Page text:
The 7 Deadly Sins of IT Managementposted by Anna Mar, May 15, 2011
The damage done by bad IT decisions at the CxO level can vastly outweigh any mistakes at the project management or solution level.
These 7 common IT management pitfalls are some of the most costly:
1. WrathDecision making that is motivated by internal politics.
Example: A director that engages in major spending just to boost her profile.
Results: From a business perspective, politically motivated decisions are irrational — often resulting in massive costs and business problems.
2. GreedOver spending on IT when the economy is good and then panicking when there is an economic downturn — cutting strategic projects.
Example: Initiating a ERP implementation during a financial upswing and then cancelling it based on market jitters.
Results: Sudden upswings in IT spending leading to inefficiencies as the organization struggles to scale up. Sudden cuts in IT spending can result in large write-offs as the organization fails to extract any value from projects. It can also result in contract penalties and severance payments.
3. SlothBelieving the sales pitches of consultants and software companies without proper due diligence.
Example: An executive invests in a ERP system believing that customization costs will be minimal. Product customizations and integration costs skyrocket and the project fails.
Results: The bad decisions brought on by a lack of executive due diligence can lead to significant business disruptions and escalation of IT costs.
4. PrideFailure to involve line managers and working level staff in strategic planning.
Example: Executives plan to acquire a ERP without realizing that many of the business functions they require are supported by the company CRM.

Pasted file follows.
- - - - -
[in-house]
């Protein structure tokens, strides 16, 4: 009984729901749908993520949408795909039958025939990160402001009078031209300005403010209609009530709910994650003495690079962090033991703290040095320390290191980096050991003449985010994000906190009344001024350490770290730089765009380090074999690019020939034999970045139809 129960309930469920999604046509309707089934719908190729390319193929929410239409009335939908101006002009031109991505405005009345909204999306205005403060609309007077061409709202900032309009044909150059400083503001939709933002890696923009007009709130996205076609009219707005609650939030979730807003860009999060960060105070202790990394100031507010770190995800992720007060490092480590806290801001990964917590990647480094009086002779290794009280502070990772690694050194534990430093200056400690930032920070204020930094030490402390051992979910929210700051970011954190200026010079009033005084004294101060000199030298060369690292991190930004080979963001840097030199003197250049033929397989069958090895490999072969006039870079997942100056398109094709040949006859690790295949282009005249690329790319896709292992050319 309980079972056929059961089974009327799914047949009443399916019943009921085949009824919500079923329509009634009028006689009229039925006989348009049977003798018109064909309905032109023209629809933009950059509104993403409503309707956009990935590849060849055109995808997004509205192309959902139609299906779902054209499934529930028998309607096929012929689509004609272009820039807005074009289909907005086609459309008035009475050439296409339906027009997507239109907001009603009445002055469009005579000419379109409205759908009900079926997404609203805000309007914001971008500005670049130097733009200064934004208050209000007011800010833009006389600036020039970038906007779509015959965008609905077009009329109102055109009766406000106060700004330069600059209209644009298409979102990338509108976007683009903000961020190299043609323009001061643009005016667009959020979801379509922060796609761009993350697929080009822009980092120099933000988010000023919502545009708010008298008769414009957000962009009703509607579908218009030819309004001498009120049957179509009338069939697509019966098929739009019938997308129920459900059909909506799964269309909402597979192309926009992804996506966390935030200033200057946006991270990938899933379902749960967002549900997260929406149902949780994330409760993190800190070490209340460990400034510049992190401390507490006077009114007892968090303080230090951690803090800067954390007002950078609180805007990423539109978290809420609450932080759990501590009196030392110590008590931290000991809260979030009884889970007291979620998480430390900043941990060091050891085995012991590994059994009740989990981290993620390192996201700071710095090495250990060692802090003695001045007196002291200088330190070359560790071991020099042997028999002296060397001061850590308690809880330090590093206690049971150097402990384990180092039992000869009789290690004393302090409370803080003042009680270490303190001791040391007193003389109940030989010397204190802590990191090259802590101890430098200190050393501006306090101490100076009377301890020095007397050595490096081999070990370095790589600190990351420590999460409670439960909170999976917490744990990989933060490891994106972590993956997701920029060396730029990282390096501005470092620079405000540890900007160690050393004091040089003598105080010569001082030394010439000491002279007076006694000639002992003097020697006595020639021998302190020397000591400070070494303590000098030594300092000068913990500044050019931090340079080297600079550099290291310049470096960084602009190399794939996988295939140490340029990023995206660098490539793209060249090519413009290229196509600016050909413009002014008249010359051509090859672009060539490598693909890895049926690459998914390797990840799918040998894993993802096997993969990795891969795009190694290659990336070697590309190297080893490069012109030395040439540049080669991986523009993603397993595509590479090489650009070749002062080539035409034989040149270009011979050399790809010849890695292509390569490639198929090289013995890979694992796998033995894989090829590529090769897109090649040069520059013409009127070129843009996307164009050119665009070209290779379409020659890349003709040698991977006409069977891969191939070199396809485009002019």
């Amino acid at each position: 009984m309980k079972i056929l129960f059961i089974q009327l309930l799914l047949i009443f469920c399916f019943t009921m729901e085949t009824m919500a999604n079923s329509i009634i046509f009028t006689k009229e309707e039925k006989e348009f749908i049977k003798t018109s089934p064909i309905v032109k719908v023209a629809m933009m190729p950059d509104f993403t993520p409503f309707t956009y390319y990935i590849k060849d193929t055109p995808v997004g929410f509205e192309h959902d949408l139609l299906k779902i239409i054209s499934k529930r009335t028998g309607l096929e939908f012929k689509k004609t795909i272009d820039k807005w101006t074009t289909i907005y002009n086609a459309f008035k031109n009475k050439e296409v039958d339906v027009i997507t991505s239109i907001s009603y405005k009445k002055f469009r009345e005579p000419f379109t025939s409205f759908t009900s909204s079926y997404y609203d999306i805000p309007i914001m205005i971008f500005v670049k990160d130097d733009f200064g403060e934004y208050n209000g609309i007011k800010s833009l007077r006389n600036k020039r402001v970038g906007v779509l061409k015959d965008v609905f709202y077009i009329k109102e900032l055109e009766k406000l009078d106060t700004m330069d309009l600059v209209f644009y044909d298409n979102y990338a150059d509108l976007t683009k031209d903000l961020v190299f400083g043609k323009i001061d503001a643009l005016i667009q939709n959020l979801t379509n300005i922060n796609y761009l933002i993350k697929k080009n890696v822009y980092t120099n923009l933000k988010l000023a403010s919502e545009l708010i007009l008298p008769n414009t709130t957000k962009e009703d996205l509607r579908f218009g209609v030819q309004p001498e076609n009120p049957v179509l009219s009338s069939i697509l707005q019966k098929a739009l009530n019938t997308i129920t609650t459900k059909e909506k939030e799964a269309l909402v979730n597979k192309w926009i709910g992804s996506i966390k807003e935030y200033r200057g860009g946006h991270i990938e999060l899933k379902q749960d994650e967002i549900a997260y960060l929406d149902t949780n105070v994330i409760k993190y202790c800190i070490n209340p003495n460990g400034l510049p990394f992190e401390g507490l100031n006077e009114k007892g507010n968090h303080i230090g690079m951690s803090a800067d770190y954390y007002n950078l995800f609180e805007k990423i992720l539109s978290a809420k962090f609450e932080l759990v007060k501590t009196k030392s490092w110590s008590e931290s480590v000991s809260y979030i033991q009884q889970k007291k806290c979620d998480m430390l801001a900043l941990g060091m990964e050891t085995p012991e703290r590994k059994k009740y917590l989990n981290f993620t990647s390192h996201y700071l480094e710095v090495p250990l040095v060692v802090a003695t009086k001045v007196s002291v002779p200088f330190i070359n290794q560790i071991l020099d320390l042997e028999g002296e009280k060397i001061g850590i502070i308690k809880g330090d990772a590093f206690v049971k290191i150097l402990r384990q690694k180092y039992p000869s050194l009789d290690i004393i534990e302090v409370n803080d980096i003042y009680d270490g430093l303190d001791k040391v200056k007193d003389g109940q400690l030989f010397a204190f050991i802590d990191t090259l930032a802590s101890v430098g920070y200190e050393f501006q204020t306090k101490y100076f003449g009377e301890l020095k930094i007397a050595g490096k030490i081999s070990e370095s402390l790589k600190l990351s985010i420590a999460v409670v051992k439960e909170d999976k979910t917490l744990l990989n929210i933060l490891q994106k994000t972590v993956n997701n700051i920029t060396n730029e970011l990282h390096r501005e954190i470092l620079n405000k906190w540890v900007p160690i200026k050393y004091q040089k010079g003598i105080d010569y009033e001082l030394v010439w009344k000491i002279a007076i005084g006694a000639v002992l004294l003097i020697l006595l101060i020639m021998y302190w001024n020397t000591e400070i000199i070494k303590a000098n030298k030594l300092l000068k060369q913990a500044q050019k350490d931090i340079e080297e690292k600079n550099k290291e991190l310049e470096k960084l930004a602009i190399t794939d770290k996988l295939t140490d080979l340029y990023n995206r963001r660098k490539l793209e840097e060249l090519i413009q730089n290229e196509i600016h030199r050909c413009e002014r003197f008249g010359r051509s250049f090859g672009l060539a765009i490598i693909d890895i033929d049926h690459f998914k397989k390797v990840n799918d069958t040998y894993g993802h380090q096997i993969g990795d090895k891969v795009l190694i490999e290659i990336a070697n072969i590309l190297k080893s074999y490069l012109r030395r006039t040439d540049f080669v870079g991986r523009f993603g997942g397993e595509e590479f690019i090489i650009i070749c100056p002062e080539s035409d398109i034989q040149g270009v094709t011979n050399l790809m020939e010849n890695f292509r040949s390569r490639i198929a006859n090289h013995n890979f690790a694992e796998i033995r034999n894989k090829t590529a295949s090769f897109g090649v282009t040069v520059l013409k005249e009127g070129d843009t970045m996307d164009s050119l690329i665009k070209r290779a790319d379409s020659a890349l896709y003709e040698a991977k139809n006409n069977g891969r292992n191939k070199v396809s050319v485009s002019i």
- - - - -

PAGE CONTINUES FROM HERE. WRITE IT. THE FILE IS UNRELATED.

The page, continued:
Results: An inefficient or unrealistic strategy.
5. LustAssuming that big name consulting companies and products are best. Blindly selecting products and partners based on vague perceptions of reputation.
Example: A large consulting company brings out their big guns to woo executive decision makers. However, when the contract is signed most of the consultants they provide are fresh out of school.
Results: Poor product and partner selection often results in failed projects.
6. EnvyBlindly following competitors or trends.
Example: ABC company just got a new ERP — so we need one.
Results: Spending driven by trends over business need is often wasted.
7. GluttonyOver-staffing projects in the mistaken belief that output will scale proportionally.
Example: Staffing 100 developers on a project to meet an arbitrary selected date (this type of strategy is often encouraged by consultants).
Results: Knowledge workers do not scale well. In some cases, 100 developers on a project may have only marginally higher output than 10 developers.
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